US entered recession in February as coronavirus derailed economy: NBER

US entered recession in February as coronavirus derailed economy: NBER
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The U.S. entered a recession in late February as the outbreak of the coronavirus pandemic derailed a record stretch of U.S. growth, according to the non-profit research group that charts U.S. business cycles.

The National Bureau of Economic Research (NBER) said Monday that the collapse of U.S. economic activity in February marked the formal end of the recovery from the Great Recession and the beginning of another protracted downturn.

NBER typically defines a recession as two consecutive fiscal quarters — or roughly 180 days — of consistent economic retraction. While the coronavirus-driven downturn has only lasted slightly more than three months, NBER said the depth and unprecedented speed of the collapse “warrants the designation of this episode as a recession, even if it turns out to be briefer than earlier contractions.”


The pandemic-driven recession marked the end of the longest economic expansion in recorded U.S. history, according to NBER. The recovery from the Great Recession spanned 128 months from June 2009 until February 2020, pushing the unemployment rate to a 50-year low of 3.5 percent.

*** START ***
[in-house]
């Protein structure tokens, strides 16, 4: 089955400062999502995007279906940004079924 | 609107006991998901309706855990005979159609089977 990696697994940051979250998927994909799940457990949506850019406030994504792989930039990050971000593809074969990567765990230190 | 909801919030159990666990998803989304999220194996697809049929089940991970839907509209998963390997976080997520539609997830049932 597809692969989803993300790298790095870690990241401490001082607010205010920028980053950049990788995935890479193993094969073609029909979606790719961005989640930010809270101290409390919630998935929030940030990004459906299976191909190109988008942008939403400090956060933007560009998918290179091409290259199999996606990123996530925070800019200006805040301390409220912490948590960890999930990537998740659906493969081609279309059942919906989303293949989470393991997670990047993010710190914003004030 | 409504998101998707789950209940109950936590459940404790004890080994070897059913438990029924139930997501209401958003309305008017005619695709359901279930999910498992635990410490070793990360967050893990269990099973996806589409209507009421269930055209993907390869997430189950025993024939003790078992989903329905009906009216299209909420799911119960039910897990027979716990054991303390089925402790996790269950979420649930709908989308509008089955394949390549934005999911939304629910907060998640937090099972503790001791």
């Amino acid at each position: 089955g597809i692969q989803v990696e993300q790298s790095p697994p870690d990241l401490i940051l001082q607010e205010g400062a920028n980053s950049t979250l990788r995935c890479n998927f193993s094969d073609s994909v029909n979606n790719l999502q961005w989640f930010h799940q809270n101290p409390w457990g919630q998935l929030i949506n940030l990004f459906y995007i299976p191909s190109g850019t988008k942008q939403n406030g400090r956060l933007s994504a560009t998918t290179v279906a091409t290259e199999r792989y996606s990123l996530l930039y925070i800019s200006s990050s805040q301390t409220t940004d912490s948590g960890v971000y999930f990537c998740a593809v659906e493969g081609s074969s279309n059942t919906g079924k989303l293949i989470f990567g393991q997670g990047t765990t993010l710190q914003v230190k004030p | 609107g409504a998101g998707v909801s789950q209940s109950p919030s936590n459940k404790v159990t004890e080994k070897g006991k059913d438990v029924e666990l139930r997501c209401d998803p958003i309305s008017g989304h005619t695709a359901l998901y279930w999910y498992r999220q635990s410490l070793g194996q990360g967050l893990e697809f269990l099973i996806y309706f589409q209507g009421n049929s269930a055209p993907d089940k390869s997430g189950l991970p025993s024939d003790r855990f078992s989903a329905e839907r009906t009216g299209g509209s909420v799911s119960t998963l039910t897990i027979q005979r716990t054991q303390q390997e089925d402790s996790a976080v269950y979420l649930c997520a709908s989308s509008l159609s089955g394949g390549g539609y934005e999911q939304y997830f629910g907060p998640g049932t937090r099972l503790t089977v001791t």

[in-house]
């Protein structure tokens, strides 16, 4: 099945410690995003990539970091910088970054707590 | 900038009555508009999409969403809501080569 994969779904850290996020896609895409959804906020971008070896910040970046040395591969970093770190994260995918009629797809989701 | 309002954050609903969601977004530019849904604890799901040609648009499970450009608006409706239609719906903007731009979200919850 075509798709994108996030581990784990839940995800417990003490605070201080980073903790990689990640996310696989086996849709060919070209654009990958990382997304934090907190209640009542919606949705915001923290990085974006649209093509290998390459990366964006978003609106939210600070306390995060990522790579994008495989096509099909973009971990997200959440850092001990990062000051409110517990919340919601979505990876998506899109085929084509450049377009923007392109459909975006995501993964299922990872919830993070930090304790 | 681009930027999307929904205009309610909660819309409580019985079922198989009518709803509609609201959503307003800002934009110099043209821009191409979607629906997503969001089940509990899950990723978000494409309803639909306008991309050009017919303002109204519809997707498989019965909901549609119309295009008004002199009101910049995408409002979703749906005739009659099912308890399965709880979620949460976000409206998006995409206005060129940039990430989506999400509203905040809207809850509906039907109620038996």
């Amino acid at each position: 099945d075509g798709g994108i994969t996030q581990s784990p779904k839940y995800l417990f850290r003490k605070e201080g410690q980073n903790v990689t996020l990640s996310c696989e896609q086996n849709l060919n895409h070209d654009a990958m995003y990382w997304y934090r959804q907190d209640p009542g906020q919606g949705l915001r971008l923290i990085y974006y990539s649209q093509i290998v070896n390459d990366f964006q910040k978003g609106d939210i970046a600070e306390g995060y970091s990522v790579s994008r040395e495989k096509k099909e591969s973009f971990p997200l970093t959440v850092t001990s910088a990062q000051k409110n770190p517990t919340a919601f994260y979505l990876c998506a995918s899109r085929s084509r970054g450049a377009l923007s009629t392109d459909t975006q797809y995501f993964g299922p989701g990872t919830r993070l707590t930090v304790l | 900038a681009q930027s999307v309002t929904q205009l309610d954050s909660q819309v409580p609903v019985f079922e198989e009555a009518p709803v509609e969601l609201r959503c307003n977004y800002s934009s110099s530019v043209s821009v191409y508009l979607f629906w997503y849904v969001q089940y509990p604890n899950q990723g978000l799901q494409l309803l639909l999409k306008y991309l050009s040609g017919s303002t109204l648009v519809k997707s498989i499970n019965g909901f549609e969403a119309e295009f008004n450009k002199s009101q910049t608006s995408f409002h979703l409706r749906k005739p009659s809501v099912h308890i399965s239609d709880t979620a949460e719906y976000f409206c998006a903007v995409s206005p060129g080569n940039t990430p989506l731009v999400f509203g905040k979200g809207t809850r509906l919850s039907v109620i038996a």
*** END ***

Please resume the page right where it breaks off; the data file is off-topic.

The outbreak of the coronavirus pandemic in the U.S. forced thousands of businesses to close or severely restrict operations, prompting millions of layoffs. The pandemic drove the unemployment rate as high as 14.7 percent and forced more than 21 million Americans out of work by April, though the economy regained 2.5 million jobs in May.

While the U.S. has shown signs of recovery in the past two months, economists warn that the U.S. still faces signifiant obstacles to a full rebound and a slew of risks that could that make it harder to dig out from the downturn.

The state of the economy is also expected to play a crucial role in the upcoming election, where President TrumpDonald TrumpThe Memo: The Obamas unbound, on race Iran says onus is on US to rejoin nuclear deal on third anniversary of withdrawal Assaults on Roe v Wade increasing MORE will seek to win a second term amid an unprecedented economic collapse.

Trump had long counted on a strong economy to defend his 2016 victories in Michigan, Wisconsin and Pennsylvania— three states that reliably supported Democratic presidential nominees until the previous election. Those three states had experienced one of the slowest recoveries from the Great Recession and are among the hardest hit by the coronavirus downturn.

Former Vice President Joe BidenJoe BidenDefense lawyers for alleged Capitol rioters to get tours of U.S. Capitol Sasse to introduce legislation giving new hires signing bonuses after negative jobs report Three questions about Biden's conservation goals MORE, the presumptive Democratic presidential nominee, has pinned the downturn on Trump's response to the first COVID-19 cases found in the U.S. While other countries such as South Korea and Japan were able to stave off national lockdowns, the lack of widespread U.S. testing capacity prevented the country from isolating coronavirus cases and forced widespread businesses closures.